• Notice the floors. Soft areas – and you will know it when you encounter one – require immediate attention. Sloping floors may be a result of structural or foundation problems. Repair or replace damaged flooring. Make sure surfaces are flush or safely transition from one level to another.
  • Inspect interior stairs carefully. Pull on railings to make certain they are strong. Notice any give in the steps and repair immediately. Replace damaged treads or other stair parts.
  • Check smoke detectors. Local code requirements vary. Install and maintain the number of detectors required according to area building code regulations.
  • Clean the coils on the rear of refrigerators, fireplace and chimneys, stove exhausts and similar items every fall.

Bathroom Safety and Maintenance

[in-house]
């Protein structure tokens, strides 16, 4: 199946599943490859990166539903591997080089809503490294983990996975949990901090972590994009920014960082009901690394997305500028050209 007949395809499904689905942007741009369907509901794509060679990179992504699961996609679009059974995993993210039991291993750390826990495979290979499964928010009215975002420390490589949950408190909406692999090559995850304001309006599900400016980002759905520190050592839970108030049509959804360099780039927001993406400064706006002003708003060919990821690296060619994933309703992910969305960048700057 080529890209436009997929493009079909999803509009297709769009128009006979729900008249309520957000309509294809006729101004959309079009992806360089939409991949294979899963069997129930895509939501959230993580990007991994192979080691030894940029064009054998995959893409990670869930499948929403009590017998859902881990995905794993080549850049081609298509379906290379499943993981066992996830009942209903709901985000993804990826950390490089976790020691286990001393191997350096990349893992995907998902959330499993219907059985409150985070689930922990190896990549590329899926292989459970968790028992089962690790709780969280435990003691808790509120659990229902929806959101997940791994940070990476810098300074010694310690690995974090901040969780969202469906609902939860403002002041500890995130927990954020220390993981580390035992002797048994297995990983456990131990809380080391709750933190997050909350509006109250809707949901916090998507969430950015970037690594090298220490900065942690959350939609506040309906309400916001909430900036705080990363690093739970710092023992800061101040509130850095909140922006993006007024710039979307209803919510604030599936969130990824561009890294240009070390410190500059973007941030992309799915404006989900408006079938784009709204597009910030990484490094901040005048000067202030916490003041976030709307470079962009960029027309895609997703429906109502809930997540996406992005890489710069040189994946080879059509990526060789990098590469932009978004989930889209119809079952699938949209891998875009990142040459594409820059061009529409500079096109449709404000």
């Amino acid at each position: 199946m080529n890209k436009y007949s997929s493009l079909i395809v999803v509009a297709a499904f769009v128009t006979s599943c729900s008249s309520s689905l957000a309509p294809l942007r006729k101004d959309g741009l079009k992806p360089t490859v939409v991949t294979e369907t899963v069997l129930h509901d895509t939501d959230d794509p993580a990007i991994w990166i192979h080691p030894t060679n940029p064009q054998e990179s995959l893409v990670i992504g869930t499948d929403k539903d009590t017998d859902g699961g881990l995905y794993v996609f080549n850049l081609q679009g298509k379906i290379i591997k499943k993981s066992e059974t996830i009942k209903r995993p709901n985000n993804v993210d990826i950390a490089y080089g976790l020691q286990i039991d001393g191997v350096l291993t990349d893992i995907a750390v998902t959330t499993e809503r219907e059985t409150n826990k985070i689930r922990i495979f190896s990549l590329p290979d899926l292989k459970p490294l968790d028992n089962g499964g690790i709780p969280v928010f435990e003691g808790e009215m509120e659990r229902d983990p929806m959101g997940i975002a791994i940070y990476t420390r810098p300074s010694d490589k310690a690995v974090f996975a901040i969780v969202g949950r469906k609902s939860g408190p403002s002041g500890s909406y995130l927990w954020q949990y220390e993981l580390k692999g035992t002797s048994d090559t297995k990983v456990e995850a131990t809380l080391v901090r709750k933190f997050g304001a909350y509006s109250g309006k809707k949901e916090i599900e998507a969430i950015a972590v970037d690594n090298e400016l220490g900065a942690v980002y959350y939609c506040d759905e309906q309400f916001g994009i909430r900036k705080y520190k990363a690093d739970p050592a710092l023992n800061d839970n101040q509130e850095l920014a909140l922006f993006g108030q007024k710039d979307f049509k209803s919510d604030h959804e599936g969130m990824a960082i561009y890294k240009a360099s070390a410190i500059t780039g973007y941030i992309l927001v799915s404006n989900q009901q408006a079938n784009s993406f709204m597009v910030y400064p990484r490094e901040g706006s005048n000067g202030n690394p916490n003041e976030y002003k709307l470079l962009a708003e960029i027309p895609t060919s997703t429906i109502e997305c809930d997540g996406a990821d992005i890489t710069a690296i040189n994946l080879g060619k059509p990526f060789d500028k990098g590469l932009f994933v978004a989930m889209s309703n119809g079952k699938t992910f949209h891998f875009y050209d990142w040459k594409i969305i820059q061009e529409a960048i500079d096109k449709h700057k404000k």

• Flush the toilet, turn on the shower briefly and run water in the bathroom sink. Does the water flow properly and drain well? Do you feel both hot and cold water? Do you hear gurgling in the pipes? Does the toilet flush and refill?
  • Are shower walls, counter tops and similar surfaces in the bathroom solid, without cracks, chips or other damage?
  • Press the floor, with your foot, around the tub and toilet. If the floor feels soft, it needs replacement.
  • Notice the floor around the toilet. Moisture standing in this area likely indicates a leaking toilet seal. Replace as necessary.
  • Look inside the cabinet underneath the sink if applicable. Note musty smells or evidence of leaks.
  • Turn on the bathroom exhaust fan. Does it operate properly?
  • Test ground fault interrupters, commonly installed in the bathroom, to ensure they operate properly. Look for others throughout the residence, especially near water.
  • Scan closet interiors for signs of damage. Repair as needed.